One must always keep in mind that it is extremely crucial to have proper ventilation – IN ANY tank that holds liquid. A tank vent may seem like a small component of the system, but it is absolutely necessary. If there is a pump attached to the tank and that pump is drawing suction from said tank, it is imperative to properly vent the tank.
Without proper ventilation one can turn a rail car – as seen in the video above – into a pop can. Do note, that tank above is a standard liquid transport rail car and weighs approximately 68,000lbs (34 tons) with a minimum wall thickness of 7/16IN plated steel. Bottom line – make sure you have a tank vent installed in any tank you use.
Even in the smallest of tank applications, it is absolutely prudent to install a vent in every tank. We have seen many applications over the years where a turf applicator, using a small 50-100 gallon tank, did not properly vent their tank and collapsed the sidewalls by using a small transfer pump. A vacuum can be created rather quickly in many plumbing situations.
Another example is commonly found in the retail fertilizer industry. Many companies will pull from 275 gallon cage totes with concentrated chemical and dispense into smaller containers or mix with other products. If these polyethylene tanks do not have a tank vent and are, therefore, not vented properly, they too will collapse.
This does not only happen in transfer tank scenarios. There are many applications in which actual bulk storage tanks have collapsed due to the creation of a vacuum in the plumbing system. When a pump is starved of liquid, it will begin to cavitate. We will have a future post on what pump cavitation is and how to avoid it. In larger bulk tank storage scenarios we have seen tank vents become clogged up with dirt, debris, bugs, etc. This happens from simply being exposed to the environment. The inspection of ALL tank vents should be written into any annual or bi-annual safety inspection protocol.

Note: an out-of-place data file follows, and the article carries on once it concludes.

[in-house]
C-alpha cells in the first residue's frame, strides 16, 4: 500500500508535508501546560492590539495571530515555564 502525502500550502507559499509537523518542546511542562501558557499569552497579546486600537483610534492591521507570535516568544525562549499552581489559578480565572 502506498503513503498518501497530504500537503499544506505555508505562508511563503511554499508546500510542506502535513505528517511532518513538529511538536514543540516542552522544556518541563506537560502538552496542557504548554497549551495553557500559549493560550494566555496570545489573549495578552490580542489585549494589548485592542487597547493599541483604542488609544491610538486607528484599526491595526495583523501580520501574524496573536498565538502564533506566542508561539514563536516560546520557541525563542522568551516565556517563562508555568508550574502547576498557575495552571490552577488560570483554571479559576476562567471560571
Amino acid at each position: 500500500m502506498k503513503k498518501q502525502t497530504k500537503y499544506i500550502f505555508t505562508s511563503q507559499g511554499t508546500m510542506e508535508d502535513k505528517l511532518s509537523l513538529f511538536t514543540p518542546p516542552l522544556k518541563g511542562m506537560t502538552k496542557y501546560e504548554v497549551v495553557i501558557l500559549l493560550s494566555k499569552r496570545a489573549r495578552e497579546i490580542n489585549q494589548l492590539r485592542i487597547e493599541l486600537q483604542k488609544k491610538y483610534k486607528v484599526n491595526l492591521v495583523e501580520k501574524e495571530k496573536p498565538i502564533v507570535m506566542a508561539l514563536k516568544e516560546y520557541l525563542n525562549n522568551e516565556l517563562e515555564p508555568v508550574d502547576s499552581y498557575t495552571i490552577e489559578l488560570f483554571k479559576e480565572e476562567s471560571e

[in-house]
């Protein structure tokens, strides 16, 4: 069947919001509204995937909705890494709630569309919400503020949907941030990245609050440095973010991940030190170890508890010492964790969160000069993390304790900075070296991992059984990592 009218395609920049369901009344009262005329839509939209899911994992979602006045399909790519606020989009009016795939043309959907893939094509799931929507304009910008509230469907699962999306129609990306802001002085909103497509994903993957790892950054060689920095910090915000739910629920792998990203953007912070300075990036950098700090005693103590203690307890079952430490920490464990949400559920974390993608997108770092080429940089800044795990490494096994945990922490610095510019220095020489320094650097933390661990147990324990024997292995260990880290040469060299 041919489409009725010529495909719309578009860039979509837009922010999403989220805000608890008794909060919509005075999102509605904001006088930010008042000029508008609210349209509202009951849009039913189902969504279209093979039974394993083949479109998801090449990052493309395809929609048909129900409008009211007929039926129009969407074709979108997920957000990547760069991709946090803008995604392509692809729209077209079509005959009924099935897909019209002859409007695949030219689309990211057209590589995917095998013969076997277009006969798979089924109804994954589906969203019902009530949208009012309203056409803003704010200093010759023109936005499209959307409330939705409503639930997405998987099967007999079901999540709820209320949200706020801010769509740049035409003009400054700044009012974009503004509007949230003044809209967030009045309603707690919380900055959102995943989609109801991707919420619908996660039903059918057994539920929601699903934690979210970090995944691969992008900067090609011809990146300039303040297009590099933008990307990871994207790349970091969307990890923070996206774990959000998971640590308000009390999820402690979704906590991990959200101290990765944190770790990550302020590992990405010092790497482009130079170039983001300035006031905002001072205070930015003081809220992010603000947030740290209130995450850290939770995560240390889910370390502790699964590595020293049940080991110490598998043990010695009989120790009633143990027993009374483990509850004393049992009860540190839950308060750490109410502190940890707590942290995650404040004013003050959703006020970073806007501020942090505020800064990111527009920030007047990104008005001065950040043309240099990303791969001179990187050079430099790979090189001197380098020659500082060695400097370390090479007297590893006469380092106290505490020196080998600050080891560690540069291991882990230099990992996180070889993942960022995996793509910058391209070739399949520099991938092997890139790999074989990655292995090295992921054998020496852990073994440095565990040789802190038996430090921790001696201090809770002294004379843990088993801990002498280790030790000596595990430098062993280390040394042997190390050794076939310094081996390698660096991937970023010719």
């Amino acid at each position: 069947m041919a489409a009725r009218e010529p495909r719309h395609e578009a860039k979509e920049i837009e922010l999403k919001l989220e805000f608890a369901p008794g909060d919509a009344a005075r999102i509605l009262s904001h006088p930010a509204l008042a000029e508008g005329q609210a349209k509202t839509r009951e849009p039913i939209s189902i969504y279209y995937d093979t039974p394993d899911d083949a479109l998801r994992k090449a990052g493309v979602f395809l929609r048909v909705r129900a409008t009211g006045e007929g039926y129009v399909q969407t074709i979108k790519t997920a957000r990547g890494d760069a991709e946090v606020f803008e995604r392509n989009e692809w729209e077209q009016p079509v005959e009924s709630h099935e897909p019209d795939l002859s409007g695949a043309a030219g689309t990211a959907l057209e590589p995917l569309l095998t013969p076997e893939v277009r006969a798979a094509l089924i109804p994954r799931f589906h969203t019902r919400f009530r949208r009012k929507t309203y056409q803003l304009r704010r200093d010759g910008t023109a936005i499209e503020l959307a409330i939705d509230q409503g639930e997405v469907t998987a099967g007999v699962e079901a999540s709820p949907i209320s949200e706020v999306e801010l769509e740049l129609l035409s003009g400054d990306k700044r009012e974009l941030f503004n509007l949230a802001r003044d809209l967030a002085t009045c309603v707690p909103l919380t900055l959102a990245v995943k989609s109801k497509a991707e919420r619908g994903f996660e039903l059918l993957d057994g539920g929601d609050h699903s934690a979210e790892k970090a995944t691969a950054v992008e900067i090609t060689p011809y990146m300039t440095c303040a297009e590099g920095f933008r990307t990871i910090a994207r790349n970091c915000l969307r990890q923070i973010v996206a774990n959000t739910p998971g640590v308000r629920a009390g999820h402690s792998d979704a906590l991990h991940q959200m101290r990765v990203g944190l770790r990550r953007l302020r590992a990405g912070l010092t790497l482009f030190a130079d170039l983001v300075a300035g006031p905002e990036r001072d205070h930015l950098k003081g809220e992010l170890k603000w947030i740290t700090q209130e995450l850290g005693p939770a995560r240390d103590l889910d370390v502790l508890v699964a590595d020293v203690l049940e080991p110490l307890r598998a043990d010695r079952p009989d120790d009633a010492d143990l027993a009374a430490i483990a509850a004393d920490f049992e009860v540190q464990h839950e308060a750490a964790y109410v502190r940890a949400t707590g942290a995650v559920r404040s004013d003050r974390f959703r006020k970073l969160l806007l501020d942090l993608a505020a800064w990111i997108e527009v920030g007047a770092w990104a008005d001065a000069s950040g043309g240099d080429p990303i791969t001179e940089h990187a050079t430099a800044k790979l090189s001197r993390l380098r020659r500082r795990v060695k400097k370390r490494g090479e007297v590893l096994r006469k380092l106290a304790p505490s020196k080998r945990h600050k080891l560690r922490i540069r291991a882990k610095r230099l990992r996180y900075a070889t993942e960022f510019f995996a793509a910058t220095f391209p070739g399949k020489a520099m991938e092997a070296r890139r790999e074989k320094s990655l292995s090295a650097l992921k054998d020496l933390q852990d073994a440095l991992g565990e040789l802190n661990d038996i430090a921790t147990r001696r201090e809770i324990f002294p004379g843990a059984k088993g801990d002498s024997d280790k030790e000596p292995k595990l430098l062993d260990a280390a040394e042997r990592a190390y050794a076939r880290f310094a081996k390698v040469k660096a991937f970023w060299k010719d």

With ever-increasing OSHA regulations, this task could be difficult to accomplish without repercussions. OSHA does not want employees on top of storage or transfer tanks for obvious safety reasons. Should they find a company employee on top of tanks, potential fines could be imposed. That being said, if no one is inspecting tank vents how do we prevent tank collapses from happening more often?
Below are a couple of images of bulk tanks that were sucked in or “collapsed” due to pump cavitation. The cavitation was so great that it essentially created a full vacuum and collapsed the tank walls. A tank collapses because a complete vacuum has been created in the plumbing system and, due to the tank having the largest surface area, it is generally one of the weaker points in the plumbing system; relatively speaking.
A vacuum is the absence of pressure. If there is no pressure internally, there is no force to combat atmospheric pressure. There is and always will be a constant force (atmospheric pressure) acting on the exterior of the tank walls. Atmospheric pressure is 14.7 pounds per square inch. When a full vacuum is created there is no internal pressure in the tank to combat atmospheric pressure (external force) and the result is evident in the video above.
In smaller applications, such as a spot sprayer or small acreage spray unit, a basic vented lid cap can be used to avoid tank collapse. Do note, that the user will see some slosh or spillage come out of the vent. This is normal as the vent is doing what it is intended to do – allowing the tank to exhaust internal pressure and ‘breathe’. Even in small tank applications like this spot sprayer, it’s critical to have a vent. Many solutions will tend to vaporize as they warm up. This causes an expansion due to added volume that the vapor creates. Without a vent, an end user will notice a swelling in even the smallest of tanks.
Many smaller vent caps are simplistic and just have an internal spring. The spring acts as a relief valve and exhausts the pressure in the tank. Furthermore, the vent allows air to enter the tank, as well – it’s a bidirectional valve.
Therefore, when pressure builds in the tank – due to product heating up, expanding, or vaporizing – the tank valve allows that pressure to be released or exhausted. Thus, a vent can work in two different ways.
First, it helps a tank from collapsing in on itself if a vacuum is created in the plumbing system. As seen in large tank pictures above, we can do the same thing to smaller tanks if we create a vacuum in the plumbing system. Secondly, the vent allows a tank to breath outward if the liquid inside the tank begins to vaporize – when a liquid vaporizes and turns into a gas it actually takes up more space. This can be seen with a small plastic gas tank if left out in the sun. While a tank can collapse inward it can also rupture outward.
The bottom line, key takeaway from this discussion topic – always use a tank vent valve to ensure that your tank remains in service and you don’t have a major mess on your hands. If you have further questions don’t hesitate to give us a shout. Your Experts in Delivering Fluid Handling Solutions – We Know Flow!